City of Sunny Isles Beach
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Although the City of Sunny Isles Beach was not incorporated until 1997, its history begins in 1920 when Harvey Baker Graves purchased a 2.26 square-miles to develop as a tourist resort. He called it “Sunny Isles: the Venice of America,” though the area was called North Miami Beach until 1931. In 1925, Haulover Bridge was completed and brought developers from Miami Beach. They changed the canals and inlets and created peninsulas and islands for their bayside properties. In 1936, Kurtis Froedtert bought out the development from Graves. He constructed Sunny Isles Pier and developed the area.
During the 1950s, Sunny Isles went through its first growth spurt, as residents and tourists flocked to the area. During the 1950s and 1960s, over thirty motels were built along the beach creating “Motel Row”. This included America’s first two-story motel, the Ocean Palm. Entertainers such as the Beatles frequented the themed motels along Collins Avenue. Tourism gradually slowed down during the 1970s. It was not until the 1990s that activity began to pick up with the construction of Ocean Towers. Upon incorporation, citizens voted to change the city’s name to Sunny Isles Beach. The early twenty-aught brought on a boom in large luxury developments, replacing most of the historic motels.
The population of Sunny Isles Beach is estimated at 22,123, making it the 15th largest city in Miami-Dade County. With only 1.4 square miles in land area, it is one of the most densely populated municipalities in the county.
Sunny Isles Beach also has one of the most aged populations in Miami-Dade, with a median age of 49.8 years, over 10 years above the county average of 39.3. The percentage of residents aged sixty-five and over is 29%, indicative of a large retiree community. Over half of the Sunny Isles population is foreign born, and the City is host to a large Eastern European community, with 15.4 percent of the population coming from either Russia or Poland. From a racial and ethnic standpoint, 50.2% are White, 3.2% are Black, and 44.4% are Hispanic. A total of 51.7% of the City’s residents were foreign born, and 72.8% spoke a language other than English at home. Notably, 9.4% of the population is of Russian descent, and 7.37% of the population speaks Russian as a first language.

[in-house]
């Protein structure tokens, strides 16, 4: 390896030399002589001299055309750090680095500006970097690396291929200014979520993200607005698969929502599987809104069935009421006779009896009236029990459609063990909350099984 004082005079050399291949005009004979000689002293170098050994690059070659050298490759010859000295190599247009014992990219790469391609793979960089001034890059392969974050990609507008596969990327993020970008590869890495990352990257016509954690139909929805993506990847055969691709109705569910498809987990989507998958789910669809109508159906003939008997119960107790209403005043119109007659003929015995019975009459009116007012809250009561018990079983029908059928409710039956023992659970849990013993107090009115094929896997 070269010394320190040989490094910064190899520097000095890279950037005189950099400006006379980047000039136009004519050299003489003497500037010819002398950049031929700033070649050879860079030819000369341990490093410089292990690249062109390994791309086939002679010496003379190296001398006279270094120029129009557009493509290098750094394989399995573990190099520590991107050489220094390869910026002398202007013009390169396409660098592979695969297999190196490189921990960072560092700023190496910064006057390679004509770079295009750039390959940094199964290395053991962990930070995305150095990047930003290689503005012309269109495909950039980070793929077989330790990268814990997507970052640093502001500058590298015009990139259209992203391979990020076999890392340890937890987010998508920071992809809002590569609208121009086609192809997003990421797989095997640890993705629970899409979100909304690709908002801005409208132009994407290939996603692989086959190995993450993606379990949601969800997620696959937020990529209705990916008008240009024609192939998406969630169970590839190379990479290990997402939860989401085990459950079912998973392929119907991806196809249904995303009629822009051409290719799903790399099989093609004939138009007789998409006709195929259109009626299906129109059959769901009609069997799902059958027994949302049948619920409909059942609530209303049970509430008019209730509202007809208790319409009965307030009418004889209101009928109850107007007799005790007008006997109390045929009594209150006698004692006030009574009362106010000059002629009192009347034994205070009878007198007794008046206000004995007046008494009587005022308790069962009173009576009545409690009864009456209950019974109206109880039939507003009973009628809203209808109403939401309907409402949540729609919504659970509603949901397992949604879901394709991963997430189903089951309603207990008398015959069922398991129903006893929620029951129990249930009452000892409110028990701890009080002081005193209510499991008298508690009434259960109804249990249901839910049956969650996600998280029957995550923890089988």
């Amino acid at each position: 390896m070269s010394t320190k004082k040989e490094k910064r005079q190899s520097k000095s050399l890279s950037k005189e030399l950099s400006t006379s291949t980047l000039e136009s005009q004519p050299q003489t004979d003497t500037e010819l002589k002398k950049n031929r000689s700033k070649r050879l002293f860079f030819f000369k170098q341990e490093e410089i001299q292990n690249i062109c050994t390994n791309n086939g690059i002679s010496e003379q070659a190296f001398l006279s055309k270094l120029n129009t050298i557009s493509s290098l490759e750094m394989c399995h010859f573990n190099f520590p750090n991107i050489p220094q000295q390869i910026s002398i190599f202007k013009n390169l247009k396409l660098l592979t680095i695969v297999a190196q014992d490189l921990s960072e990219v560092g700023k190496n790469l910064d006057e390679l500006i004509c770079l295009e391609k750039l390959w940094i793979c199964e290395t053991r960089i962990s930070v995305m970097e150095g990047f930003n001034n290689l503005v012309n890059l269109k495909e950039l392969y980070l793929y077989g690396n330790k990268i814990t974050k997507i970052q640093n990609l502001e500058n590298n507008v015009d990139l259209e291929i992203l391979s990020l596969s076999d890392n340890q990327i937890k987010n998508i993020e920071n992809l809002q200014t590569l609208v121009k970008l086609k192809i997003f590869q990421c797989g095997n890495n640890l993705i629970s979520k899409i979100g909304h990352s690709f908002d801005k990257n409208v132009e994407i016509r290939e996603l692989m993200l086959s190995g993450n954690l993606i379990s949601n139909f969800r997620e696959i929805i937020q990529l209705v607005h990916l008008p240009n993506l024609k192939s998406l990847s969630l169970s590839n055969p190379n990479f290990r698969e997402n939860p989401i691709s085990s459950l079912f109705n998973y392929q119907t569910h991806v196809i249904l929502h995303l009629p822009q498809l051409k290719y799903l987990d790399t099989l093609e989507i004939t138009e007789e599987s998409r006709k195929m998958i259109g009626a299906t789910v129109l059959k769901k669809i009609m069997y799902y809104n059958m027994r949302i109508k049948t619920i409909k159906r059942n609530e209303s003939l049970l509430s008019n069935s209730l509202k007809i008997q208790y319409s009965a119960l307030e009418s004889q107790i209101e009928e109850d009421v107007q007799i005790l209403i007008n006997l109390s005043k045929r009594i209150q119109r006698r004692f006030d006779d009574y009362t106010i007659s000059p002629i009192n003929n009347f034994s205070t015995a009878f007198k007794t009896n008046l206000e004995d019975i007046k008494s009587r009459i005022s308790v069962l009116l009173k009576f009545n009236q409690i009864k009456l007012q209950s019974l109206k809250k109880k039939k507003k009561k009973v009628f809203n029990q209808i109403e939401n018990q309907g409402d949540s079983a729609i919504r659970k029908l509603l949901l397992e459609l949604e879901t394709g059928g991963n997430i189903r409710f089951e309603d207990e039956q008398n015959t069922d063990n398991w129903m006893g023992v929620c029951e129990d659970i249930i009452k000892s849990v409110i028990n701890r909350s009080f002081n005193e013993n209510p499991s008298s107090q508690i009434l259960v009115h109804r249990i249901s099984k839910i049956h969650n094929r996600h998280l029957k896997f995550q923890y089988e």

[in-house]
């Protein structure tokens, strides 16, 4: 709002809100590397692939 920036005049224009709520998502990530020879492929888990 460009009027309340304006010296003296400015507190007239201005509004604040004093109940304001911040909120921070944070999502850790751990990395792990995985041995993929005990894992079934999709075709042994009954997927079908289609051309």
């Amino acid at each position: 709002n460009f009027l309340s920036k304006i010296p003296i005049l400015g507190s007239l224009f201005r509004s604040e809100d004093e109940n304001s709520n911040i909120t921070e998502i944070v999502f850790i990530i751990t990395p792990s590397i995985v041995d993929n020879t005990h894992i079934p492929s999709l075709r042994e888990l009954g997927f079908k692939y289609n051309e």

The median household income of $47,183 is above the county median of $43,129. The median home value of $294,000 is fairly high, compared with the Miami-Dade median of $203,300. Sunny Isles also has a comparatively higher percentage of its population with high school and college degrees than the county. The median household size for Sunny Isles is 1.87 persons, and the median family size is 2.55 persons. This is almost identical to the City of Miami Beach, which has a median household and a median family size of 1.87 and 2.76 persons, respectively.
Over the last decade and a half, Sunny Isles has seen increased condominium development, starting with the Oceania Towers project. There are also two Trump developments, Trump Grand and Trump Towers, on the east side of A1A. Condominium and resort development has continued to fuel the Sunny Isles economy, with much of the City’s population employed in either the retail or hotel and restaurant industries. Sunny Isles Beach is a rapidly developing resort area. It is visited by over 1 million vacationers from around the world every year.
Since 2005, the City of Sunny Isles Beach had either completed or was working on several transportation, waste disposal and storm water projects. A storm water runoff and road repaving project was completed in the City’s central district. The City is building a pedestrian bridge on the westbound lanes of 163rd Street, has made seawall repairs on 183rd Street and Atlantic Isles, and has conducted a traffic calming roadway redesign on 163rd Street. There is a shuttle bus service for its residents and visitors. For further transportation recommendations, the City has conducted a survey among its citizens, and follows their desire to build a more pedestrian and bicycle friendly environment, known as “Complete Streets”, with an emphasis on “multi-modal transportation improvements.”